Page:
According to the report, last month, when she set off for a few days of relaxation in the French ski resort of Tignes with my husband I felt that same recurring sinking feeling as I approached the car hire desk at Geneva airport.
She had booked car hire in advance so they could drive to Tignes and I did this a few years ago, but left the airport on the French side in a French registered hire car.
She then got caught out on the route from the airport. Apparently to leave on the Swiss side, the journey to Tignes is about an hour shorter, so had to enter Switzerland and then you have to buy a Swiss Motorway pass called a vignette costing 40 Swiss Francs (£27).
Had she hired a car on the Swiss side, they come with one of these, but the article did not say whether the price of renting a car on the other side is higher.
It is somewhat frustrating from personal experience, as on my trip we left on the French side, but misread the return and ended up crossing the border and having to pay for a vignette. I removed it from the car thinking someone might want it between April and the year end, but it was never used again.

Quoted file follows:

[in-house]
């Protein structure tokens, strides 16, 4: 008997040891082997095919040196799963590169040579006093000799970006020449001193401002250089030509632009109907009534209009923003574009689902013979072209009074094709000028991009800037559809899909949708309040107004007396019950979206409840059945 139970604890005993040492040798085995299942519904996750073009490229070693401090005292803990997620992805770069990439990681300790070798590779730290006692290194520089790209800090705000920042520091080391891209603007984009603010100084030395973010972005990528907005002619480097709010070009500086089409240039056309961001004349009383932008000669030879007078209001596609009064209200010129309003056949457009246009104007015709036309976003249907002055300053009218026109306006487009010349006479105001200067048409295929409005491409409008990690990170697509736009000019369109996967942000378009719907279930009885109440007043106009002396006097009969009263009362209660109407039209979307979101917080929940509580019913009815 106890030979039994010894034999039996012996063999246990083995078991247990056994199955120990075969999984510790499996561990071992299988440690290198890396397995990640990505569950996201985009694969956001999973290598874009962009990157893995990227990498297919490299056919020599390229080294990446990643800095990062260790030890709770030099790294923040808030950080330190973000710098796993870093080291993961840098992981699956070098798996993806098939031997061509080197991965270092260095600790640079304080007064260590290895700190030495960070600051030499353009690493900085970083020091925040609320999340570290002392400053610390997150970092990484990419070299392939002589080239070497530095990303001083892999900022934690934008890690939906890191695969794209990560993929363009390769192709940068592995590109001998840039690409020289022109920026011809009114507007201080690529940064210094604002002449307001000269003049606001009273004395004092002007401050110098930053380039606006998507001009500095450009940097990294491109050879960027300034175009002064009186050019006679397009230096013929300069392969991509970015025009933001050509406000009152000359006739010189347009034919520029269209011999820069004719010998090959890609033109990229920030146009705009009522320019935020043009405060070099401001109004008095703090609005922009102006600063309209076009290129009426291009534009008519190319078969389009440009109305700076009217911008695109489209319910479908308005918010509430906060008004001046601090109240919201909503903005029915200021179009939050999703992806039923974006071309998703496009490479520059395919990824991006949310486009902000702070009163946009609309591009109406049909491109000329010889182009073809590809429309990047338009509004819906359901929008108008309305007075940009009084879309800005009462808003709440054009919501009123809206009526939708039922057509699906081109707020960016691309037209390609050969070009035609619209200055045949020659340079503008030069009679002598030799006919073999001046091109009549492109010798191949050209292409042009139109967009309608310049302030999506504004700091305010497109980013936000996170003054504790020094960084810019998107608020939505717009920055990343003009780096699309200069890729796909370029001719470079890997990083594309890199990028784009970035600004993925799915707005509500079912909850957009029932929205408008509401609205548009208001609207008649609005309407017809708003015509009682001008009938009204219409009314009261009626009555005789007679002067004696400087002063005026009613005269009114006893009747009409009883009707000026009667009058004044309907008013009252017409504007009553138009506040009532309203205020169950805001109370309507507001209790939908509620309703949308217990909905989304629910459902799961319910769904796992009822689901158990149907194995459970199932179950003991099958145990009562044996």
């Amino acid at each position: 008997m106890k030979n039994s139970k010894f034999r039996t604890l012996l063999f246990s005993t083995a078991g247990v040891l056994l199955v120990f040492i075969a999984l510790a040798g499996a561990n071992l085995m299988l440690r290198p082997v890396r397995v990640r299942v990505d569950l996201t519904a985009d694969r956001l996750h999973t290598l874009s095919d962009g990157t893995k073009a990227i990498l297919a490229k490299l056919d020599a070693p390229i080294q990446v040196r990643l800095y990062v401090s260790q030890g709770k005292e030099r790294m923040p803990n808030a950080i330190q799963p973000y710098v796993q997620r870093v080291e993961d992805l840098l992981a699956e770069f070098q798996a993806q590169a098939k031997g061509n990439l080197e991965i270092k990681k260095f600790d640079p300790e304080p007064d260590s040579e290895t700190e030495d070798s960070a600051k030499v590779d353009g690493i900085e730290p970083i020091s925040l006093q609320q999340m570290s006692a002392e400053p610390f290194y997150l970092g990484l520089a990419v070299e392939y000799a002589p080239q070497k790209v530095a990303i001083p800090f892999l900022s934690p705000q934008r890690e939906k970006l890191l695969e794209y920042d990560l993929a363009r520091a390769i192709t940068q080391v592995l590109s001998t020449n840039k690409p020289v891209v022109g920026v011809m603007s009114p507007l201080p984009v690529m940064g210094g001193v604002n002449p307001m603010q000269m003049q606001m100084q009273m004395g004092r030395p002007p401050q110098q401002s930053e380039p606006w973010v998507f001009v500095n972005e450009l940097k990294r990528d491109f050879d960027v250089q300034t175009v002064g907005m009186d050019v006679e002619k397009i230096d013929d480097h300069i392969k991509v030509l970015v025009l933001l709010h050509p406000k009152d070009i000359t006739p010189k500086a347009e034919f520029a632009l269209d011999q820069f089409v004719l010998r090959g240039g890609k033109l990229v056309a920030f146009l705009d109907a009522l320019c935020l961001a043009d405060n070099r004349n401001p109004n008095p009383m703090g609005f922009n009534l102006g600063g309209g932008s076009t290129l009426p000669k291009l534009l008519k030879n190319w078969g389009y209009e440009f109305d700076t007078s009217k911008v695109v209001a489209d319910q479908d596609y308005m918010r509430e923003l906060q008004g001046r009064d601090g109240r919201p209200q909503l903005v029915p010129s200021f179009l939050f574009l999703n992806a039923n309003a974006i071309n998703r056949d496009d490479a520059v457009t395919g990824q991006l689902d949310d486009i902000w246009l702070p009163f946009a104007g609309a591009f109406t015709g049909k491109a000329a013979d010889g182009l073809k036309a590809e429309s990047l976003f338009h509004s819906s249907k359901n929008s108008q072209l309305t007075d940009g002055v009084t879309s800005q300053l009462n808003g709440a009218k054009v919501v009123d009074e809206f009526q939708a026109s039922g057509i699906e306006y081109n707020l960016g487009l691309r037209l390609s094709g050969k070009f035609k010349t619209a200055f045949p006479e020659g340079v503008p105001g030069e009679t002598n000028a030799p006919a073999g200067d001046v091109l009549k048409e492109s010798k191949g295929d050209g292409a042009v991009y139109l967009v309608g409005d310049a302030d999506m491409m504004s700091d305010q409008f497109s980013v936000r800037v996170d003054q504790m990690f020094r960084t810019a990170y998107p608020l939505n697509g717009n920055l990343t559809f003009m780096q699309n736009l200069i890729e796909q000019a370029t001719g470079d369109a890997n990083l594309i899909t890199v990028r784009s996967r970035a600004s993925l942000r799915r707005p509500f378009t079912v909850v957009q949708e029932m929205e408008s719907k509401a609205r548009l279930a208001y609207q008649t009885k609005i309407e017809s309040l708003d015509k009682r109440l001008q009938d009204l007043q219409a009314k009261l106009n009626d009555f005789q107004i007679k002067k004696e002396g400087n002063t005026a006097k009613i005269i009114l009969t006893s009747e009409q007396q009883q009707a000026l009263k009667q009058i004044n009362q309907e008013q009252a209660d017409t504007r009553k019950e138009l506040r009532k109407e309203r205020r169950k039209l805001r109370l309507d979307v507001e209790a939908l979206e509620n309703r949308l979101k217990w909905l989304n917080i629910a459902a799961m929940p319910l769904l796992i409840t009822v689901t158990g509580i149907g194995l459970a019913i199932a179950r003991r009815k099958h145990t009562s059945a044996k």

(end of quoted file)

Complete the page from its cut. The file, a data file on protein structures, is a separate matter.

iCarhireinsurance research was quoted about the fact that found that, depending on which hire firm they picked, drivers could be encouraged to pay as much as £185 for excess insurance, £42 for tyre and windscreen insurance not covered by car hire excess insurance, £84 for an extra driver, £102 for a sat-nav, £75 for snow chains and £102 for a child’s car seat.
The excess a customer faces if the hire car is damaged or stolen has risen by a quarter on average in the past year to £1,078, while the insurance offered to cover this excess has also leaped by 16 per cent on average to £104 for a week.
The insurer also found that ‘winterisation’ charges, which include the price of winter tyres and/or snow chains and are normally only paid for at the desk, vary widely. You can view this in much more detail on this blog from the 4th February 14 here
Source - This is Money 15-2-14 and iCarhireinsurance